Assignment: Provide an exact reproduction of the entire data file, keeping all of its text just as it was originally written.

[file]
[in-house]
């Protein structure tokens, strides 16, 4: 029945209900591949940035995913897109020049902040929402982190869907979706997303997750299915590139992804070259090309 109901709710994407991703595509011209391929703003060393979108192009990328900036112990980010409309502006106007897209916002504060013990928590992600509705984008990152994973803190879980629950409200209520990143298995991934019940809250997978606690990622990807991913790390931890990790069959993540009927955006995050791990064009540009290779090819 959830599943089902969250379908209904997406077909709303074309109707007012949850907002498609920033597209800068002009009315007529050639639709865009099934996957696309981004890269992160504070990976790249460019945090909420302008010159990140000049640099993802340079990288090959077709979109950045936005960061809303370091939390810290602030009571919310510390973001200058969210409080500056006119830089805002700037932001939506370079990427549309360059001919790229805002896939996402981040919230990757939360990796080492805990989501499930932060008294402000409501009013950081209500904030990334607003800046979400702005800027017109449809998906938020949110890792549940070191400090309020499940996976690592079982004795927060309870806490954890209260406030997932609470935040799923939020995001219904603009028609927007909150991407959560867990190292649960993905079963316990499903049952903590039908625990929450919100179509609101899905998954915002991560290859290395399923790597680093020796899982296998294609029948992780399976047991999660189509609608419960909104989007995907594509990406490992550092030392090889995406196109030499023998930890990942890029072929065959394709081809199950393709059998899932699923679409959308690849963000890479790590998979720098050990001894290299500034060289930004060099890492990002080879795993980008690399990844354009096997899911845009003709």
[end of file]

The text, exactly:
[in-house]
């Protein structure tokens, strides 16, 4: 029945209900591949940035995913897109020049902040929402982190869907979706997303997750299915590139992804070259090309 109901709710994407991703595509011209391929703003060393979108192009990328900036112990980010409309502006106007897209916002504060013990928590992600509705984008990152994973803190879980629950409200209520990143298995991934019940809250997978606690990622990807991913790390931890990790069959993540009927955006995050791990064009540009290779090819 959830599943089902969250379908209904997406077909709303074309109707007012949850907002498609920033597209800068002009009315007529050639639709865009099934996957696309981004890269992160504070990976790249460019945090909420302008010159990140000049640099993802340079990288090959077709979109950045936005960061809303370091939390810290602030009571919310510390973001200058969210409080500056006119830089805002700037932001939506370079990427549309360059001919790229805002896939996402981040919230990757939360990796080492805990989501499930932060008294402000409501009013950081209500904030990334607003800046979400702005800027017109449809998906938020949110890792549940070191400090309020499940996976690592079982004795927060309870806490954890209260406030997932609470935040799923939020995001219904603009028609927007909150991407959560867990190292649960993905079963316990499903049952903590039908625990929450919100179509609101899905998954915002991560290859290395399923790597680093020796899982296998294609029948992780399976047991999660189509609608419960909104989007995907594509990406490992550092030392090889995406196109030499023998930890990942890029072929065959394709081809199950393709059998899932699923679409959308690849963000890479790590998979720098050990001894290299500034060289930004060099890492990002080879795993980008690399990844354009096997899911845009003709």